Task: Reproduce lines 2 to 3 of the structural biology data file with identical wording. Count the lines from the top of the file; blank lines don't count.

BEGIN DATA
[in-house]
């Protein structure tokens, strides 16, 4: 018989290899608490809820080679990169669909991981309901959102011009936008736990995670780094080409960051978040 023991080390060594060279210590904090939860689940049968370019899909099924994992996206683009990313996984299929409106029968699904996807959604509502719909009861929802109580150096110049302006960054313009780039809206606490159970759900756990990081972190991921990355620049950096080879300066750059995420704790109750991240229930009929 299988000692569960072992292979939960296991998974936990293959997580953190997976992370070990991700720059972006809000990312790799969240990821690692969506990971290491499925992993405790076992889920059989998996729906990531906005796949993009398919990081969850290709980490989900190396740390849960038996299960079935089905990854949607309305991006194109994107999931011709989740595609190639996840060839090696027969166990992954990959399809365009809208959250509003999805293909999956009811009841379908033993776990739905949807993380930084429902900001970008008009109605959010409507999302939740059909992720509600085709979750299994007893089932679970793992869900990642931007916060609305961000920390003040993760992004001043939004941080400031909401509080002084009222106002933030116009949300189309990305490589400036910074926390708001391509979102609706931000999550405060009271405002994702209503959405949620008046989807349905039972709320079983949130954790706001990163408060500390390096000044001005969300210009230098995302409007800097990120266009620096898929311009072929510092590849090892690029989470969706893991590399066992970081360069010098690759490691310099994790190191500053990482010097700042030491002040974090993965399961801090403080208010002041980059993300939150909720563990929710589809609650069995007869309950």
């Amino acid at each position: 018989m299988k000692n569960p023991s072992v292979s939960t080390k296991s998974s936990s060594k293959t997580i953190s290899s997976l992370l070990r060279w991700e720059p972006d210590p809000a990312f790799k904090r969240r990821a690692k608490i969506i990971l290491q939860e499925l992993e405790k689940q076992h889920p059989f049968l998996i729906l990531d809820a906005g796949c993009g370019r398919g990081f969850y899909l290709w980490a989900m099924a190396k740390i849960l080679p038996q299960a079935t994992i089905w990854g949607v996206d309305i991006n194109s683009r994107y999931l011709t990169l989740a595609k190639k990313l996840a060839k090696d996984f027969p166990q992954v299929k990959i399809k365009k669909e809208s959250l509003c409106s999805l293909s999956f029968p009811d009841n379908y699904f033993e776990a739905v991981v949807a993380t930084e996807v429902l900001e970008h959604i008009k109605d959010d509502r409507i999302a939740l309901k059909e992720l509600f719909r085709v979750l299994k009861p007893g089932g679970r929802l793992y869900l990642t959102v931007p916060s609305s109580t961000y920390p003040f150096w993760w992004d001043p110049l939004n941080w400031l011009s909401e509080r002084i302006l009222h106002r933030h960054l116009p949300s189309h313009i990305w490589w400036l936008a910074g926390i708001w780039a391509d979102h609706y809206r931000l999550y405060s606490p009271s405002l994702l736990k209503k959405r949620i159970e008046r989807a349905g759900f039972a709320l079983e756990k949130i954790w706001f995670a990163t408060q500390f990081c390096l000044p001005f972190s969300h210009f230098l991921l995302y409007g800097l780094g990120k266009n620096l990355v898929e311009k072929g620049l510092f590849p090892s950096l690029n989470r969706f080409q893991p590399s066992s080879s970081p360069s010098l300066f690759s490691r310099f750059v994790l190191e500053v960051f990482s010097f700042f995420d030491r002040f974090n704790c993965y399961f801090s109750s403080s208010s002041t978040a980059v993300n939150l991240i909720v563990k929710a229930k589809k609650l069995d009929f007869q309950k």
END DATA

């Protein structure tokens, strides 16, 4: 018989290899608490809820080679990169669909991981309901959102011009936008736990995670780094080409960051978040 023991080390060594060279210590904090939860689940049968370019899909099924994992996206683009990313996984299929409106029968699904996807959604509502719909009861929802109580150096110049302006960054313009780039809206606490159970759900756990990081972190991921990355620049950096080879300066750059995420704790109750991240229930009929 299988000692569960072992292979939960296991998974936990293959997580953190997976992370070990991700720059972006809000990312790799969240990821690692969506990971290491499925992993405790076992889920059989998996729906990531906005796949993009398919990081969850290709980490989900190396740390849960038996299960079935089905990854949607309305991006194109994107999931011709989740595609190639996840060839090696027969166990992954990959399809365009809208959250509003999805293909999956009811009841379908033993776990739905949807993380930084429902900001970008008009109605959010409507999302939740059909992720509600085709979750299994007893089932679970793992869900990642931007916060609305961000920390003040993760992004001043939004941080400031909401509080002084009222106002933030116009949300189309990305490589400036910074926390708001391509979102609706931000999550405060009271405002994702209503959405949620008046989807349905039972709320079983949130954790706001990163408060500390390096000044001005969300210009230098995302409007800097990120266009620096898929311009072929510092590849090892690029989470969706893991590399066992970081360069010098690759490691310099994790190191500053990482010097700042030491002040974090993965399961801090403080208010002041980059993300939150909720563990929710589809609650069995007869309950």
């Amino acid at each position: 018989m299988k000692n569960p023991s072992v292979s939960t080390k296991s998974s936990s060594k293959t997580i953190s290899s997976l992370l070990r060279w991700e720059p972006d210590p809000a990312f790799k904090r969240r990821a690692k608490i969506i990971l290491q939860e499925l992993e405790k689940q076992h889920p059989f049968l998996i729906l990531d809820a906005g796949c993009g370019r398919g990081f969850y899909l290709w980490a989900m099924a190396k740390i849960l080679p038996q299960a079935t994992i089905w990854g949607v996206d309305i991006n194109s683009r994107y999931l011709t990169l989740a595609k190639k990313l996840a060839k090696d996984f027969p166990q992954v299929k990959i399809k365009k669909e809208s959250l509003c409106s999805l293909s999956f029968p009811d009841n379908y699904f033993e776990a739905v991981v949807a993380t930084e996807v429902l900001e970008h959604i008009k109605d959010d509502r409507i999302a939740l309901k059909e992720l509600f719909r085709v979750l299994k009861p007893g089932g679970r929802l793992y869900l990642t959102v931007p916060s609305s109580t961000y920390p003040f150096w993760w992004d001043p110049l939004n941080w400031l011009s909401e509080r002084i302006l009222h106002r933030h960054l116009p949300s189309h313009i990305w490589w400036l936008a910074g926390i708001w780039a391509d979102h609706y809206r931000l999550y405060s606490p009271s405002l994702l736990k209503k959405r949620i159970e008046r989807a349905g759900f039972a709320l079983e756990k949130i954790w706001f995670a990163t408060q500390f990081c390096l000044p001005f972190s969300h210009f230098l991921l995302y409007g800097l780094g990120k266009n620096l990355v898929e311009k072929g620049l510092f590849p090892s950096l690029n989470r969706f080409q893991p590399s066992s080879s970081p360069s010098l300066f690759s490691r310099f750059v994790l190191e500053v960051f990482s010097f700042f995420d030491r002040f974090n704790c993965y399961f801090s109750s403080s208010s002041t978040a980059v993300n939150l991240i909720v563990k929710a229930k589809k609650l069995d009929f007869q309950k």